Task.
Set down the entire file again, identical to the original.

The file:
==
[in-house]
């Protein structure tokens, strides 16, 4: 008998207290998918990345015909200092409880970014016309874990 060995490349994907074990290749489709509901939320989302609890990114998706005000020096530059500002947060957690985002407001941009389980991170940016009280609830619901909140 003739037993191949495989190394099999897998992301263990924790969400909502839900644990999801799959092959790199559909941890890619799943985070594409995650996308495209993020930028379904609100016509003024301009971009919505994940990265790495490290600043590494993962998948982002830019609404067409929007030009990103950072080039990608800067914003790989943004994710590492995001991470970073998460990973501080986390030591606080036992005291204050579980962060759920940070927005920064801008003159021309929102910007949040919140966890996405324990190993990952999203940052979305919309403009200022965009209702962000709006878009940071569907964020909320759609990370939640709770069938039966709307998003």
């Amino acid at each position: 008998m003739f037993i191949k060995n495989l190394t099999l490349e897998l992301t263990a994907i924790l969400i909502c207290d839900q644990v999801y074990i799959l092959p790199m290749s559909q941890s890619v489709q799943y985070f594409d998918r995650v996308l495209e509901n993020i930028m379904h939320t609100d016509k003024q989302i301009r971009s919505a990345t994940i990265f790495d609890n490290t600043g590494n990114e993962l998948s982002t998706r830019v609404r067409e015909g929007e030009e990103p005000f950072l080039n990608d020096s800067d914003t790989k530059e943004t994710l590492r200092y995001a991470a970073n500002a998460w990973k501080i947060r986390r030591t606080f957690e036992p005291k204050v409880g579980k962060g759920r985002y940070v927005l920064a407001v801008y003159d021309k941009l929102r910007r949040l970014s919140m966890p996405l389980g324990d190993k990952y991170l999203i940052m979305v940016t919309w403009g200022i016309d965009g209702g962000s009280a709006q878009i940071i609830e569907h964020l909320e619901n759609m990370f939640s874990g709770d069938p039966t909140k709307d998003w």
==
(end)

[in-house]
């Protein structure tokens, strides 16, 4: 008998207290998918990345015909200092409880970014016309874990 060995490349994907074990290749489709509901939320989302609890990114998706005000020096530059500002947060957690985002407001941009389980991170940016009280609830619901909140 003739037993191949495989190394099999897998992301263990924790969400909502839900644990999801799959092959790199559909941890890619799943985070594409995650996308495209993020930028379904609100016509003024301009971009919505994940990265790495490290600043590494993962998948982002830019609404067409929007030009990103950072080039990608800067914003790989943004994710590492995001991470970073998460990973501080986390030591606080036992005291204050579980962060759920940070927005920064801008003159021309929102910007949040919140966890996405324990190993990952999203940052979305919309403009200022965009209702962000709006878009940071569907964020909320759609990370939640709770069938039966709307998003």
């Amino acid at each position: 008998m003739f037993i191949k060995n495989l190394t099999l490349e897998l992301t263990a994907i924790l969400i909502c207290d839900q644990v999801y074990i799959l092959p790199m290749s559909q941890s890619v489709q799943y985070f594409d998918r995650v996308l495209e509901n993020i930028m379904h939320t609100d016509k003024q989302i301009r971009s919505a990345t994940i990265f790495d609890n490290t600043g590494n990114e993962l998948s982002t998706r830019v609404r067409e015909g929007e030009e990103p005000f950072l080039n990608d020096s800067d914003t790989k530059e943004t994710l590492r200092y995001a991470a970073n500002a998460w990973k501080i947060r986390r030591t606080f957690e036992p005291k204050v409880g579980k962060g759920r985002y940070v927005l920064a407001v801008y003159d021309k941009l929102r910007r949040l970014s919140m966890p996405l389980g324990d190993k990952y991170l999203i940052m979305v940016t919309w403009g200022i016309d965009g209702g962000s009280a709006q878009i940071i609830e569907h964020l909320e619901n759609m990370f939640s874990g709770d069938p039966t909140k709307d998003w």